White extremist road show moves from Charlottesville to D.C.

August 8, 2018

One year has passed since the Aug. 11 and 12 protests in Charlottesville, Va., where America’s racial divide unfolded with tragic consequences as violence claimed a life and left the nation shaken. Now, organizers of the protest plan an anniversary “White Civil Rights Rally” near the White House in Washington, D.C. What have we learned one year later? Can civil unrest occur with civility? What’s America’s tolerance for intolerance? Here’s what USC experts have to say …

ontacts: Gary Polakovic, (213) 740-9226 or polakovi@usc.edu, Emily Gersema (213) 821-2483 or gersema@usc.edu.

What prompted a rise in white nationalism?

Erroll G. Southers“The watchword is ‘white genocide.’ White nationalists are trying to swim against the tide of demographic change where people of color will be the majority in the United States by 2045. They feel they are losing their country due to immigration and lost confederate monuments, after the election of a black U.S. president,” said Erroll Southers, professor at the USC Price School of Public Policy.

Noteworthy:

  • The rally won’t eclipse the big KKK rally in D.C. in 1925, but it will help legitimize bigotry, alter American values and recruit new adherents.
  • Critical mass in D.C. may prove elusive unless extremists conceal themselves from social media surveillance.
  • Right-wing solidarity protests may occur in localized communities across the country on Aug. 11 and 12.

Suthers is an expert in counterterrorism, homeland security and public policy. He is director of the Safe Communities Institute at the USC Price School, Homegrown Violent Extremism Studies and professor of national and homeland security at the USC Price School.

southers@usc.edu or (213) 740-9961

What have we learned from Charlottesville?

Stephen Smith“Charlottesville was a wake-up call for this country and woe unto us if we fail to heed the warning that hatred continues to thrive among us. A year has passed, but its instigators have not gone away.  I don’t think we’ll ever see the end of this dark side of our humanity. However, we can create the kind of community and values that will be stronger than the hatred we know we will face. It’s a task we must all undertake,” said Stephen Smith, executive director of the USC Shoah Foundation – The Institute for Visual History and Education.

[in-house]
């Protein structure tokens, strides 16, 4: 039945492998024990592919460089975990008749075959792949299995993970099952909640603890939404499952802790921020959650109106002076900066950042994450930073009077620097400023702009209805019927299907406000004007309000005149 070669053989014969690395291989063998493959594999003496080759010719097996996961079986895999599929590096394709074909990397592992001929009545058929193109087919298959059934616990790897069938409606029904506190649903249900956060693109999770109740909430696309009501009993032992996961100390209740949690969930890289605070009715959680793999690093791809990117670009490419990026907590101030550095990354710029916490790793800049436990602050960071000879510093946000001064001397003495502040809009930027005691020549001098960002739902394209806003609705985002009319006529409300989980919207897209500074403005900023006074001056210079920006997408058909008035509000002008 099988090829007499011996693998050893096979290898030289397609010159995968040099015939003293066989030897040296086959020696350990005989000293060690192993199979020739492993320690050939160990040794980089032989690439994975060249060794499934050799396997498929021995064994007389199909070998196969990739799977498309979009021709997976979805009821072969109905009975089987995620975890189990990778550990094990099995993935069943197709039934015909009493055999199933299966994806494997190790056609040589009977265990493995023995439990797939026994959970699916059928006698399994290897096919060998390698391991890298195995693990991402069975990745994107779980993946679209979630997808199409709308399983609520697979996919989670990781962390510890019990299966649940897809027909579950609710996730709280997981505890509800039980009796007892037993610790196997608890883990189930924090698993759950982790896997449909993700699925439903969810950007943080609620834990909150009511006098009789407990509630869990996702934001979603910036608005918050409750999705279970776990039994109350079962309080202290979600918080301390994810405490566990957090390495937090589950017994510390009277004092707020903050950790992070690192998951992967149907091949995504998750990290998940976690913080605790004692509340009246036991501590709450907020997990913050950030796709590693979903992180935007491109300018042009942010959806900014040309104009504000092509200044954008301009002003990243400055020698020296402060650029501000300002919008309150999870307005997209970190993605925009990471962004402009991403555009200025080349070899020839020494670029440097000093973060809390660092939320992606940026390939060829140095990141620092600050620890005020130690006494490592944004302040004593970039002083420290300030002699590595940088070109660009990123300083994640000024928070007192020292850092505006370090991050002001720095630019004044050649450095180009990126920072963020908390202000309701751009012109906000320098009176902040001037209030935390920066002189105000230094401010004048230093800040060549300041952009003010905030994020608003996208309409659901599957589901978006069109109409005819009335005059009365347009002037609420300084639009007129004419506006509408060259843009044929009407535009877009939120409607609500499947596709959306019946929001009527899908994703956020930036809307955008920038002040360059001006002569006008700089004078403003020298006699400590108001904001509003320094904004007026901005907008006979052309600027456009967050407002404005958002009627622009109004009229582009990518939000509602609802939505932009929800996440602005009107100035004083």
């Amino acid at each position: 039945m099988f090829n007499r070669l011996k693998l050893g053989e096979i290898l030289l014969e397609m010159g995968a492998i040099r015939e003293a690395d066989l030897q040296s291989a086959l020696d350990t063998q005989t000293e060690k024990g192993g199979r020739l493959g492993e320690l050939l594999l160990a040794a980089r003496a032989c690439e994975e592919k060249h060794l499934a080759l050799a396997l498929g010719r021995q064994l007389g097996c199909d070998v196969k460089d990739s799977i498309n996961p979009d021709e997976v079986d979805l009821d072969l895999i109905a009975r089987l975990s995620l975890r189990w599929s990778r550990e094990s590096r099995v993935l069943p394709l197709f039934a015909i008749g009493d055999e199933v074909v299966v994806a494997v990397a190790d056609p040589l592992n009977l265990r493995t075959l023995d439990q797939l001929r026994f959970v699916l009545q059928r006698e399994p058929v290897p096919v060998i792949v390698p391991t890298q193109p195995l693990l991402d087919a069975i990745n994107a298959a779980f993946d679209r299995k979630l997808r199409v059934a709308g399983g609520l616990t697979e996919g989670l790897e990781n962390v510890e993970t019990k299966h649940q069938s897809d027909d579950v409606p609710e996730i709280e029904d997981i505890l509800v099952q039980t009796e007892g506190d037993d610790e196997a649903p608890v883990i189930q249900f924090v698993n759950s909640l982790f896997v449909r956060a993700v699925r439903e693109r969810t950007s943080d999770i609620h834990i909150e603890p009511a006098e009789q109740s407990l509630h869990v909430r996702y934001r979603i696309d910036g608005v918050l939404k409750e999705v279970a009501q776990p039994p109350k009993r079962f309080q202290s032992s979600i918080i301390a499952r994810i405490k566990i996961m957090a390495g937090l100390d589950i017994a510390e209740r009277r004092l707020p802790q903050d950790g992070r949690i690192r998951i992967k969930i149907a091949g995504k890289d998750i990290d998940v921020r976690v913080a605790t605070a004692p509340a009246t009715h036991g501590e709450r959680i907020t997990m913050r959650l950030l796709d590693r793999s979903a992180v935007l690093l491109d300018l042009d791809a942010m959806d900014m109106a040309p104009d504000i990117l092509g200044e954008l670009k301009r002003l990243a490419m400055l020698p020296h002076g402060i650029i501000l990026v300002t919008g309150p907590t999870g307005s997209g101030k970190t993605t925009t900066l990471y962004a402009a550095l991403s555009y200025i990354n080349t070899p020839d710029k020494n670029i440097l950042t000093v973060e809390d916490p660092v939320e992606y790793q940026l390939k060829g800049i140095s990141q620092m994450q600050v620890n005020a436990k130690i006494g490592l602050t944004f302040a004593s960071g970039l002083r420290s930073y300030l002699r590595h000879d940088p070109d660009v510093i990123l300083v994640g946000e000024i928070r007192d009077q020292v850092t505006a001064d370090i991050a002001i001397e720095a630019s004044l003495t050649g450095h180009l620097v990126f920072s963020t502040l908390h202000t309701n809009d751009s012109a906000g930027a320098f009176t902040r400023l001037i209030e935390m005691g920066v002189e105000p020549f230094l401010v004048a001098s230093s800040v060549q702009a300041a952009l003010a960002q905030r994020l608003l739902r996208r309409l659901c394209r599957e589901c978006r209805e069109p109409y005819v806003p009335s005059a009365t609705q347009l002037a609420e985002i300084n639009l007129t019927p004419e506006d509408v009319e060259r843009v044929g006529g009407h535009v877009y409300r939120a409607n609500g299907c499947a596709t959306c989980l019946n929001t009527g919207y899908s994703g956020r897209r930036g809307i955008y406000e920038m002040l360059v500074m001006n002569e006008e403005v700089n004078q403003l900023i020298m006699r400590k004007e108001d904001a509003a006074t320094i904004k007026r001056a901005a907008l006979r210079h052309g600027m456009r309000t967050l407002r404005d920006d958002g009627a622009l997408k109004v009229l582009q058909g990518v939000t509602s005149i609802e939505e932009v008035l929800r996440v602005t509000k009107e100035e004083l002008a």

mith is focused on finding strategies to optimize the effectiveness of genocide survivor testimonies for education, research and advocacy.

smithsd@usc.edu or (213) 740-6003

How can society counter the rise of hate groups?

Claudia Ramirez Wiedeman“We can prevent the kind of hatred that we saw in Charlottesville through education, which makes teachers all the more vital to our communities. With the right training and tools, we know educators can be enormously influential in leading students to recognize and counter hate, and to develop empathy, understanding and respect,” said Claudia Ramirez Wiedeman, director of education at the USC Shoah Foundation – The Institute for Visual History and Education.

crwiedem@usc.edu or (213) 821‑5299

Does social media influence make things worse?

Morteza Dehghani“Extreme movements can emerge through social networks. We have seen several examples in recent years, such as the protests in Baltimore and Charlottesville, where people’s perceptions are influenced by the activity in their social networks. People identify others who share their beliefs and interpret this as consensus. In these studies, we show that this can have potentially dangerous consequences,” said Morteza Dehghani, a psychologist in the USC Dornsife College of Letters, Arts and Sciences and a researcher at the Brain and Creativity Institute at USC.

Dehghani is an expert in semantic analysis of political and moralized language in the context of social media, including Twitter. One of his recent studies found social media posts signal when a protest may turn violent.

mdehghan@usc.edu or (213) 740-4382

How has social media changed political discourse?

Gabriel Kahn“Charlottesville made clear how social media enables groups to propagate uncontested falsehoods. For example, Facebook serves the information equivalent of ideological comfort food; it’s literally what you ‘like.’ Since multiple narratives of the same event never intersect, there’s no truth check. Inability to sort fact from fiction accelerates polarization in the body politic,” said Gabriel Kahn, a professor at the USC Annenberg School for Communication and Journalism.

Noteworthy:

  • Unlike Charlottesville, the rally in D.C. benefits by proximity to the White House whose occupant behaves outside the norms.
  • Social media empowers “white identity politics” by helping adherents organize while insulating them from facts.
  • Facebook is the 21st century newsstand – nearly half of its 2.2 billion users rely on it for news.
  • Legacy media no longer has clout to define normal behavior or what’s out of bounds.
  • Algorithms atomize news across social media audiences to give more weight to what people want than what’s true.

Kahn is an expert in the changing nature of the news industry, media business and entrepreneurship and the economic models of the news industry. He co-runs the USC Annenberg School’s Media, Economics and Entrepreneurship program. He worked as a newspaper correspondent and editor for 20 years, including as a Wall Street Journal bureau chief in Hong Kong, southern Europe and Los Angeles.

gabriel.kahn@usc.edu or (213) 740-0448